When analyzing success rates in fertility treatment, it often turns out that the stated values refer to cumulative pregnancy rates. But what exactly is meant by this type of pregnancy rate?
Cumulative is derived from the Latin word “cumulare” (to accumulate).
According to experts, the cumulative pregnancy rate takes account of all pregnancies achieved by IVF following several successive embryo transfers. Irrespective of whether these embryos derive from so-called “fresh cycles” (the fertilized oocyte develops inside an incubator and is usually transferred to the uterus on the fifth day of embryonic development) or from “cryo cycles” (for some reasons, the growing embryo can be frozen/cryopreserved, the frozen-thawed embryo can then be used in a future transfer).
The cumulative pregnancy rate also implies that the likelihood of getting pregnant increases with the number of already received therapy cycles. Particularly in cases where the first attempt has failed, the couple concerned wants to know what the prospects are for achieving a pregnancy – either by undergoing another cycle of ovarian stimulation (carefully monitored administration of certain hormones designed to encourage the ovaries to produce a greater number of oocytes) or, where appropriate, by transferring a frozen-thawed embryo from a previous IVF treatment cycle.
However, there is no consensus about the number of attempts to be included in the cumulative calculation. Below please find an example:
Let us assume that the calculation is based on 1000 couples with 3 attempts each. An attempt is defined here as an IVF treatment including embryo transfer. For the sake of simplicity, we will assume that one half of the couples will become pregnant following the 1st attempt (500 couples = 50%).
Likewise, half of the non-pregnant couples will achieve pregnancy following the 2nd treatment attempt (= 250 couples).
In turn, half of these will get pregnant following the 3rd attempt (= 125 couples).
This means that after 3 attempts each, 875 out of 1000 couples have achieved pregnancy (875/1000 = 0,875). This would mean that the cumulative pregnancy rate after 3 attempts is at 87.5% – or in other words, that almost 9 out of 10 couples have become pregnant.
According to this example, two points are worth mentioning.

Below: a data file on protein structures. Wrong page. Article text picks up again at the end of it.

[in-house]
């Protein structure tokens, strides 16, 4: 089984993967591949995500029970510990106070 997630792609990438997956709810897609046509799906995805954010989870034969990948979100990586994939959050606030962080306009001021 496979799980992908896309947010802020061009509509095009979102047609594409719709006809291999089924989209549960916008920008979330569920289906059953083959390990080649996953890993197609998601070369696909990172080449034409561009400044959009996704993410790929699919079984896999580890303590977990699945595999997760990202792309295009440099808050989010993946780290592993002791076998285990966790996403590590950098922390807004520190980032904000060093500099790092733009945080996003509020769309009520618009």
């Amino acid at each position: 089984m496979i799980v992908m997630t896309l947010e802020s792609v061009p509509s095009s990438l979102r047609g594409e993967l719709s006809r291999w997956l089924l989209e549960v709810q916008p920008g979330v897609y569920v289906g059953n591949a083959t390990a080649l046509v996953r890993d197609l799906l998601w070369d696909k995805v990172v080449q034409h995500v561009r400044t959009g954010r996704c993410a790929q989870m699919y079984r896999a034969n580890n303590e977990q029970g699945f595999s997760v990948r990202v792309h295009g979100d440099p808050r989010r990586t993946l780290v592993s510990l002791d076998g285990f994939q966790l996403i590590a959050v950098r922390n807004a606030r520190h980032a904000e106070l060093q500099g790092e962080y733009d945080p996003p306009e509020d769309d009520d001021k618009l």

Firstly: the cumulative pregnancy rate would never be at 100% – even after the umpteenth attempt, the rate would always be below that percentage.
Secondly: Each fertility treatment should be regarded as an “independent event”, i.e. neither a positive nor a negative treatment outcome will have any real impact on a possible future therapy cycle. And that is precisely where the mistake of reasoning often lies. If pregnancy has not been achieved after 2 attempts, this does not necessarily mean that your chances of getting pregnant during the 3rd attempt are 87.5% (see example quoted). This can be compared to the odds when you throw a dice. The odds of getting a 6 are 1 to 6. If, after 5 attempts, you haven’t thrown a 6 yet, the probability of throwing a six on the dice in a sixth attempt would still be 1 to 6 (no more and no less).
In summary, the cumulative pregnancy rate can be indicated in one of the following ways: as the likelihood of getting pregnant per egg retrieval (follicular puncture), per embryo transfer or per treatment (“fresh or cryo cycle”). Furthermore, it is possible to depict the probability of pregnancy after several successive therapies. However, the cumulative pregnancy rate is difficult to gauge and may sometimes lead to incorrect interpretation.
This already sounds rather complicated, and it is equally difficult to compare cumulative success rates, since, in theory, one could refer to another promising parameter at each time when indicating the treatment outcomes.
Therefore, the aim of any IVF treatment should be the following:
“Helping childless couples realize their dream of getting pregnant and giving birth to a healthy child – and this if possible as early as during the ‘first’ therapy cycle”
(Guiding principle of the IVF Centers Prof. Zech)
» Success rate – What couples need to bear in mind when considering fertility treatment
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